Adoption and surrogacy are both wonderful ways to create or add to families—and we are not necessarily promoting one or the other or stating that either option is “better.” However, as a surrogacy agency, we feel it is our responsibility to provide you with some of the reasons people may choose surrogacy vs. adoption. We hope this information will help you determine the route that is best for you.
One of the major benefits to surrogacy, is that in most cases, at least one of the parents has the opportunity to be biologically related to their future child/ren. With Gestational Surrogacy, much of the time, the Intended Mother is using her own eggs and the Intended Father is using his sperm—thus, the baby/ies created are the genetic offspring of both parents. Even when, for example, an Egg Donor or a Sperm Donor is used, again, at least one of the parents will pass on his/her genetics to the child/ren conceived. Either way, even if both an Egg Donor and a Sperm Donor are used—or even with Traditional Surrogacy, in which the Surrogate is providing her own egg and is thus the “genetic mother” to the baby/ies she is carrying—the advantage to the Intended Parents (as opposed to adoption) is they at least can CHOOSE the genetic material they are passing along to their potential children. With adoption, there is no choice. This is not necessarily a bad thing—and again, we do not mean to come across as biased—this is simply a fact. For many Intended Parents, it is desirable to have a genetic link if at all possible, and surrogacy provides them with this opportunity.
Children conceived via surrogacy are done so with intent. Women who choose to become Surrogates are fertile—they have their own children and can have more if they so choose. They have made a conscious and well thought out decision to become Surrogates. They have endured doctor appointments, medications, poking and prodding, and probably some personal inconveniences because they want to help someone else achieve their family building dream. On the other hand, it is not all that unusual, in terms of adoption, for the birth mother to change her mind—even when she has already agreed to give up her baby to the adoptive parents. It’s perfectly understandable that a birth mother would change her mind, especially after giving birth, but again, we just want to point out the different perspectives.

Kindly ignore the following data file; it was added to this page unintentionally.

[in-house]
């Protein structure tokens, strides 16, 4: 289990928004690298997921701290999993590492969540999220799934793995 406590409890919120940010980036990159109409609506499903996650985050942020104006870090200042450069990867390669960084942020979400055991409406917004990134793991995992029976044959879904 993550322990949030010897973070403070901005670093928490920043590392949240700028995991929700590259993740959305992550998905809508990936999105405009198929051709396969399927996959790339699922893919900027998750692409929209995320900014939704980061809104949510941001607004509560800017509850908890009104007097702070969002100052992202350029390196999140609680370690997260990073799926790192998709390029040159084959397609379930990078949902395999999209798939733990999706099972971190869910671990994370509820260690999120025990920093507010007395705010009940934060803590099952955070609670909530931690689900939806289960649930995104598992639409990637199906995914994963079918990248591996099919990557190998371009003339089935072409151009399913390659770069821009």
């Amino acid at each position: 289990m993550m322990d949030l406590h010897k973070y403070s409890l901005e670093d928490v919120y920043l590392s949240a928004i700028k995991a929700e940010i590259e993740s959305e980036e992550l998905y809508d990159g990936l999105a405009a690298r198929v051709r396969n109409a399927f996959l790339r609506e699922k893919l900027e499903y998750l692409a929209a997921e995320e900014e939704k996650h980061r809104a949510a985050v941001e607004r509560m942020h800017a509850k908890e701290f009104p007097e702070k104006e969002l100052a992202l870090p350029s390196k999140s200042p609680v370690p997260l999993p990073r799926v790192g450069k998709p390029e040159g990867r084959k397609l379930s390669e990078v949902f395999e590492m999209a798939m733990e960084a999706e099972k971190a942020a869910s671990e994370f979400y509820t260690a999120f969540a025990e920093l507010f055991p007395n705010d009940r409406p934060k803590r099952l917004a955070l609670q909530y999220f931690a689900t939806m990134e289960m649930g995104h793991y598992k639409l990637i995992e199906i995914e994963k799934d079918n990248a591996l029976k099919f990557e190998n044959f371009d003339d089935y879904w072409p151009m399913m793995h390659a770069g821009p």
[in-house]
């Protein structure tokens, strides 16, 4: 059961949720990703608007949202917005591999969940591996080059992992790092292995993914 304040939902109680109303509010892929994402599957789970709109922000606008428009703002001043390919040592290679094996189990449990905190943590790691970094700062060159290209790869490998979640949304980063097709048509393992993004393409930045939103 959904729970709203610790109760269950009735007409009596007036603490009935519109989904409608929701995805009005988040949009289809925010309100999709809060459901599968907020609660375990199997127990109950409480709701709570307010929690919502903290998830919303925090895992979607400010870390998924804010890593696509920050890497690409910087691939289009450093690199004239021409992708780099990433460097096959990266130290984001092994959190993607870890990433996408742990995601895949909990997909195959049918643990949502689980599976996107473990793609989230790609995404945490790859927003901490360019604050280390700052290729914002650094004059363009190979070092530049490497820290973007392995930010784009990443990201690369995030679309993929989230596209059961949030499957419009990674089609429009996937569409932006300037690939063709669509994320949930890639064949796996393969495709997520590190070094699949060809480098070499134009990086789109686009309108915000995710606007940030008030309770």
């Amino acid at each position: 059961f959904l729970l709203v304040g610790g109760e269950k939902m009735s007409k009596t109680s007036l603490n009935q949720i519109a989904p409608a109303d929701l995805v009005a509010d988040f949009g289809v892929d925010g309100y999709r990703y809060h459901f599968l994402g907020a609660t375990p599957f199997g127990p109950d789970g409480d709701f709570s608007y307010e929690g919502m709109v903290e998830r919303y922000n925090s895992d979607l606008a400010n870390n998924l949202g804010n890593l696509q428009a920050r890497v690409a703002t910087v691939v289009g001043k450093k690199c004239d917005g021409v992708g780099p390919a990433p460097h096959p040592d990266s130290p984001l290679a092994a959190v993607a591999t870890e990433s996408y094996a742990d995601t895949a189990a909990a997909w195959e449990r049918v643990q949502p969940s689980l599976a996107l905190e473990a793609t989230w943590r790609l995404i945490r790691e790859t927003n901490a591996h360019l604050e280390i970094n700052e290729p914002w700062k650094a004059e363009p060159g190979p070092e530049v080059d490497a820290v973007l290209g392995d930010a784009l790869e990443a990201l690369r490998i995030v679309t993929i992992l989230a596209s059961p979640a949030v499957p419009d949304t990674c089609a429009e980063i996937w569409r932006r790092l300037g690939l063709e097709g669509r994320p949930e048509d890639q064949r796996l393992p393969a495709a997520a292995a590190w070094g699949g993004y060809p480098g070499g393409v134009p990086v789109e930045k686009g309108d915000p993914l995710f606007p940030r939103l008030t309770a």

Finally, if Intended Parents and their Surrogate choose to have a close (or “somewhat close”) relationship throughout the pregnancy—the Intended Parents have the opportunity to be completely involved in the pregnancy and birth experience. Of course, what matters most of all is the child not the pregnancy; however, for some women, especially those who have had their fertility taken away from them, or for some men, who truly are interested in “going through a pregnancy” from beginning to end, this is certainly an added bonus.
Again, we acknowledge that adoption is an absolutely beautiful way to create a family, and we are not trying to sway potential Intended Parents to make any decisions in regards to what feels right to them. There are certainly risks with all of the options, and pros and cons from many angles. However, we are just so grateful that we live in a world today where we have so many choices. Domestic adoption, international adoption, surrogacy, egg donation, sperm donation, embryo donation, embryo adoption—we are thankful that all of these alternatives exist. We at Family Source simply encourage you to explore all of your options to determine the one with which you are most comfortable.